Women’s World Cup Preview: United States vs. France

Women’s World Cup Preview: United States vs. France


This was the game — the United States against France in a quarterfinal — that everyone circled in pencil as soon as the Women’s World Cup draw was made in December, and in pen after France handled the Americans with ease in an exhibition match in January. The stadium will be full. The air will be hot. The stakes will be high. But how will the match go?

Why the United States will win.

The Americans are the most accomplished women’s team in the world, the defending World Cup champion. They also are the deepest team in the world, so blessed with talent that it keeps Carli Lloyd, a former world player of the year, on the bench in case of emergencies. And they are, without question, the most confident team.

“We have the best team in the world,” United States defender Ali Krieger famously said at this World Cup, “and the second-best team in the world.”

The United States is not surprised to be here, facing host France in Paris for a berth in the semifinals — which the Americans have reached in all seven previous Women’s World Cups.

The French can take some confidence from the January meeting. There is a difference, though, between an off-season friendly with several regulars missing and a World Cup quarterfinal with a veteran team purring like a finely tuned sports car. A team that can attack with as many as eight players at once when its fullbacks, Crystal Dunn and Kelley O’Hara, are fully engaged. A team that has, at last, seen its goalkeeper, Alyssa Naeher, tested in a big game. A team that can sense the world shifting, the European nations rising, and wants no part of being the American side that lets the program’s flag dip.

This is a team accustomed to the pressure of a scorching hot day with impossibly high stakes.

“What people tend to not realize is the U.S. team lives in pressure,” United States Coach Jill Ellis said. “When you’re young and you come into this program, there’s always a target on your back. So it’s almost a place where we live regularly.

“Yeah, this is a big game, and I think the players know that. But I also think it’s that expectation of being ready for this moment. We talk a lot about it. They are wired for this. They are built for this.”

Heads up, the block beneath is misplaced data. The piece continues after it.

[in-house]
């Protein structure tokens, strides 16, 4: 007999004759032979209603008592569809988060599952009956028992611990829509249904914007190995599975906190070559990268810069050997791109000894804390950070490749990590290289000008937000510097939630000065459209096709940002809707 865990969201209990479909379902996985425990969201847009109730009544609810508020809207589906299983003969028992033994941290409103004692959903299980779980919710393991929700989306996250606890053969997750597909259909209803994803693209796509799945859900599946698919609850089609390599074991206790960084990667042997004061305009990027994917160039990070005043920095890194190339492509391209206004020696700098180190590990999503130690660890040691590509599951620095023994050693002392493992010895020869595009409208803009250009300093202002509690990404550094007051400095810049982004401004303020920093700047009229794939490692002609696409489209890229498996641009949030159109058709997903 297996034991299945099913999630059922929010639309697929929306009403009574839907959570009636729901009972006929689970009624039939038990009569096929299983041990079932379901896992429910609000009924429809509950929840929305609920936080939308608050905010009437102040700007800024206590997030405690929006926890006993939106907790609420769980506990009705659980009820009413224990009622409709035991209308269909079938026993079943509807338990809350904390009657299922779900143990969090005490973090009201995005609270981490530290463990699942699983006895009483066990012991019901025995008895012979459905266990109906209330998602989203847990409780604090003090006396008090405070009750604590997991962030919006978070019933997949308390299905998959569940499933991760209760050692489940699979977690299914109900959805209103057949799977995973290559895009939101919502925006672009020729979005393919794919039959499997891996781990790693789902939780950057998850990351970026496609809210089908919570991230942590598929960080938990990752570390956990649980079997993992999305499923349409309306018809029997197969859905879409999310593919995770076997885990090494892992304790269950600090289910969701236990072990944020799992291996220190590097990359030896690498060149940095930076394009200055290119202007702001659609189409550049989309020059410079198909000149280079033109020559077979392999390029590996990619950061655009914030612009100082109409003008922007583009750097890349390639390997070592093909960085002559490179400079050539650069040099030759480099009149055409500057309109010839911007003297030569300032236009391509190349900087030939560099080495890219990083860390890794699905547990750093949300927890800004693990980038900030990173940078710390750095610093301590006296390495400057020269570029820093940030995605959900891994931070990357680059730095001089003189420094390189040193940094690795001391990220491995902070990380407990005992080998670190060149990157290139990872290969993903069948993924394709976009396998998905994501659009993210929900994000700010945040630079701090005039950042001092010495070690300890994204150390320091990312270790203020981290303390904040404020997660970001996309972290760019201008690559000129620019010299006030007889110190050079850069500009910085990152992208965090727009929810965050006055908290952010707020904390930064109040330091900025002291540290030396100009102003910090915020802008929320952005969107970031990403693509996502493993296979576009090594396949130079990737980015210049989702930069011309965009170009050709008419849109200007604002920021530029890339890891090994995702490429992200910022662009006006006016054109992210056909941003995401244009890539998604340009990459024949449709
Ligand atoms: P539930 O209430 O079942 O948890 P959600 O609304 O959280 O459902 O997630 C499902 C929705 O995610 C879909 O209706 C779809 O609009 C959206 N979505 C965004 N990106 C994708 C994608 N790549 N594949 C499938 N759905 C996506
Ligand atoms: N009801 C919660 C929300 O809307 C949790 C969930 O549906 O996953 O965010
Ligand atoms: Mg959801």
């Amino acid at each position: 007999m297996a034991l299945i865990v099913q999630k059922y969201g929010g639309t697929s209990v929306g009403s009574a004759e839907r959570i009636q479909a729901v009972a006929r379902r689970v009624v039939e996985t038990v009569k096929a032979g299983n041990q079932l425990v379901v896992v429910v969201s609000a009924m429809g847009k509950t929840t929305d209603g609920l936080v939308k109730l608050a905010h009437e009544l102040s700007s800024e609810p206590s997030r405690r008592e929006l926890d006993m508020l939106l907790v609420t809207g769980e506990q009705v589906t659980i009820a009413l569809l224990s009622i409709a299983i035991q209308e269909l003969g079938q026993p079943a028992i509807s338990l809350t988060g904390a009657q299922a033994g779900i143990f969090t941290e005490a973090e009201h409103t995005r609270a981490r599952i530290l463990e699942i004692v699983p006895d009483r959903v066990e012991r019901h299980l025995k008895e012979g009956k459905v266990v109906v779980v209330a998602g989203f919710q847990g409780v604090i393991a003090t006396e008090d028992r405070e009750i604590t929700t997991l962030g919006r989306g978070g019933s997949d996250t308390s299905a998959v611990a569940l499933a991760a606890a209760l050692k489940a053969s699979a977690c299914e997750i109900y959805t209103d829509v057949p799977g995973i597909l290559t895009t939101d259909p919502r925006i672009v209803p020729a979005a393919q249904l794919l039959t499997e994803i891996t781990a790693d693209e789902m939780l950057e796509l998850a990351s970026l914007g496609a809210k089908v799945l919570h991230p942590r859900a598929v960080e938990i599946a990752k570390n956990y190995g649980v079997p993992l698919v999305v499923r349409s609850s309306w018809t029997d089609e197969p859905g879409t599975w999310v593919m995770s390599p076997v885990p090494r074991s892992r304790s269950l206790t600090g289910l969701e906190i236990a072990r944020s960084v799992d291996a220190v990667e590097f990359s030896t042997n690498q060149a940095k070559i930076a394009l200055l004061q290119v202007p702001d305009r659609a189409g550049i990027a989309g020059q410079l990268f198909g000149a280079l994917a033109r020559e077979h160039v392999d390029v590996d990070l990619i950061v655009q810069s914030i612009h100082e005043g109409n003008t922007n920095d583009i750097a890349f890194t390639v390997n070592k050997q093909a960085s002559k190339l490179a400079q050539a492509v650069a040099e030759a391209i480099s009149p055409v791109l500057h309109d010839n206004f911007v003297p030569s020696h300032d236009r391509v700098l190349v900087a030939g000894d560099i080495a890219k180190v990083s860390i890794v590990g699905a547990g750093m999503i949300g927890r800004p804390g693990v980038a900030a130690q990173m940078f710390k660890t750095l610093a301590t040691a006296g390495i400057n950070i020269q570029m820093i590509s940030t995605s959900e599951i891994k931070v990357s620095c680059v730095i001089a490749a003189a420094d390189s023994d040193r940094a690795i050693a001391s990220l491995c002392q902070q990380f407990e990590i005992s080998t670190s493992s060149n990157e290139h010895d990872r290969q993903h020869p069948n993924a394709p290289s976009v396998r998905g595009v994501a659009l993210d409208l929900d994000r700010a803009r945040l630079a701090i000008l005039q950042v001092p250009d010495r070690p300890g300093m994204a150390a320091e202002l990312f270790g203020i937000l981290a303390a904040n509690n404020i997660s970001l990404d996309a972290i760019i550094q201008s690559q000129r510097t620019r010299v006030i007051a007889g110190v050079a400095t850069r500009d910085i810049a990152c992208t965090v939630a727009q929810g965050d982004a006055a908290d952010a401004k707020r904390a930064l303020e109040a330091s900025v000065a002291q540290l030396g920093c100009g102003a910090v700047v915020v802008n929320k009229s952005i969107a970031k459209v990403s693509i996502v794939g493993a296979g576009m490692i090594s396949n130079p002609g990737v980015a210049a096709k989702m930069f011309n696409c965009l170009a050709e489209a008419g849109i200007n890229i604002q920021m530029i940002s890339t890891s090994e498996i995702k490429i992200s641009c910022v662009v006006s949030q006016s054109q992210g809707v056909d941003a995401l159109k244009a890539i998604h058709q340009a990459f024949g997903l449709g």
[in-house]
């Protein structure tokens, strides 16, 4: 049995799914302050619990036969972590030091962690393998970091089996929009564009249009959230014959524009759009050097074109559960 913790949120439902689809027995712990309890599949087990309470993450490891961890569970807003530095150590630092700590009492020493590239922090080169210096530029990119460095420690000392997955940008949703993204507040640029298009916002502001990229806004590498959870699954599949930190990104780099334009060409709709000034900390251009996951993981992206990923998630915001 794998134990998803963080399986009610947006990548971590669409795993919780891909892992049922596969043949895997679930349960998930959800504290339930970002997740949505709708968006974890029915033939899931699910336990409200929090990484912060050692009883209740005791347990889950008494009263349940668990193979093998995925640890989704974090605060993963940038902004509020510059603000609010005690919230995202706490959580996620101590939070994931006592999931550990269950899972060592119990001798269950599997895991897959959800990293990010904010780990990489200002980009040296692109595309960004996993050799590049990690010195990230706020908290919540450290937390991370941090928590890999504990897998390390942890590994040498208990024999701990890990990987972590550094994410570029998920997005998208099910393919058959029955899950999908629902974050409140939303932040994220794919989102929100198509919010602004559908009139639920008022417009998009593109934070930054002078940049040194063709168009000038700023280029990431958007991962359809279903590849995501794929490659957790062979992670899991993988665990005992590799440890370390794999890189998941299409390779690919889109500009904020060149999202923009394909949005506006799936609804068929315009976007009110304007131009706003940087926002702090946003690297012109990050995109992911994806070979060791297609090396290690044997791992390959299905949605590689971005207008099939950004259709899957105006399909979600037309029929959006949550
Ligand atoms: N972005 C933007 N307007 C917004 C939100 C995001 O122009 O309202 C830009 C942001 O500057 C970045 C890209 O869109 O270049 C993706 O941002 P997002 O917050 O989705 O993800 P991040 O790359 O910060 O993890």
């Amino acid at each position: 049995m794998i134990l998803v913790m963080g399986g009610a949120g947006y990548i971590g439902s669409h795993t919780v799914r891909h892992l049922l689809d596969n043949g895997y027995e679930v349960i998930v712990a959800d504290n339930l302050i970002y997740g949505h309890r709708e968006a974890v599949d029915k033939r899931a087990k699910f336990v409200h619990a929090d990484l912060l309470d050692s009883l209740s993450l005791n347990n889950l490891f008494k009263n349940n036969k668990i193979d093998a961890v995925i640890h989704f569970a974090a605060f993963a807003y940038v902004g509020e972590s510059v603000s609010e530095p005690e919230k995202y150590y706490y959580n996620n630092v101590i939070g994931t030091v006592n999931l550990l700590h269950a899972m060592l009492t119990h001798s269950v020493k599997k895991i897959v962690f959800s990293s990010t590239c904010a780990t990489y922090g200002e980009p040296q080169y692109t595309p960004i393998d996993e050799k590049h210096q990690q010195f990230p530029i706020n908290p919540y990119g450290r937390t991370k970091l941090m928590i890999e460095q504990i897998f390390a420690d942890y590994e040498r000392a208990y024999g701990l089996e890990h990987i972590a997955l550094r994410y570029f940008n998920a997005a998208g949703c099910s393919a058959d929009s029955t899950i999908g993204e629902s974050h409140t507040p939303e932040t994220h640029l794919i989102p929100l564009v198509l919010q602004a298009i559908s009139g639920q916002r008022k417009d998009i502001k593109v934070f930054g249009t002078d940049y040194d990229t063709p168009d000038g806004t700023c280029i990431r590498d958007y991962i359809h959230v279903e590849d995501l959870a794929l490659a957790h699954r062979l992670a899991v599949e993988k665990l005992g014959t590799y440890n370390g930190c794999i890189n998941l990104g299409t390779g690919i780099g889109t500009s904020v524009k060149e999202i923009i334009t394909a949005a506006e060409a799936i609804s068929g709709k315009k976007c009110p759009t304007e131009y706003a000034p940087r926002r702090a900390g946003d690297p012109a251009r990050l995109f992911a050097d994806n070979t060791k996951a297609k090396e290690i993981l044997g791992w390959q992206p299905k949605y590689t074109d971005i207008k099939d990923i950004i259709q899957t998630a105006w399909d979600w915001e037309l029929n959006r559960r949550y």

Why France will win.

When France took apart South Korea in the opening game of the World Cup, it looked as if no team in the field could match the hosts, with Amandine Henry carving up defenses and centering balls to Eugénie Le Sommer for tap-ins and Wendie Renard towering over defenses to turn headers into pinpoint passes or devastating finishes, then racing back into position to break up even the whiff of an opposing attack.

But in hindsight, that opening night — the fans roaring, the players smiling, everything working to perfection — might have been the high point of France’s World Cup. Ever since, there have been issues: an own goal against Norway, some V.A.R.-assisted luck against Nigeria, an extra-time victory against an aging Brazil that threw every punch it had.

No, getting to the quarterfinals has not been a waltz for Coach Corinne Diacre and her team, and getting past the United States will not be any easier. But there are reasons, beyond a home crowd and a perceived destiny that France has to win a Women’s World Cup sometime, to think the hosts have a real chance on Friday. The center backs Renard and Griedge Mbock Bathy, teammates for club and country, are a formidable barrier to any attack, especially one led by (a possibly injured) Alex Morgan, who was battered by Spain in her last game. Kadidiatou Diani offers a serious threat on the right wing, especially if France counters quickly against a United States team programmed to attack en masse, and Le Sommer, Henry and Valérie Gauvin have shown themselves to be capable finishers.

Sure, there is that gnawing doubt that France has never won anything of note, that it has never found its way past the Americans into women’s soccer’s true elite tier. But this time it will take its shot at home, in front of its fans.

“They are the reigning champions, they’ve got a great trophy case, we’ve still got a lot to prove,” Henry said Thursday. “But I think we’ve played very well over the past 18 months. We’re well aware of our abilities. We want to show that tomorrow. And I think that we can go toe to toe with this side — I think we can beat them. We’ve already shown that. We need to do that in this competition itself.”

How to watch

Friday’s game will be broadcast by Fox Sports and Telemundo in the United States. Fox’s pregame starts at 2 p.m. Eastern, and the game will kick off at 3 p.m.

What’s next?

The winner will play England, a 3-0 winner over Norway, in the semifinals on Tuesday in Lyon. The loser will be bitterly disappointed and facing serious questions about its preparations, its psyche and its future.

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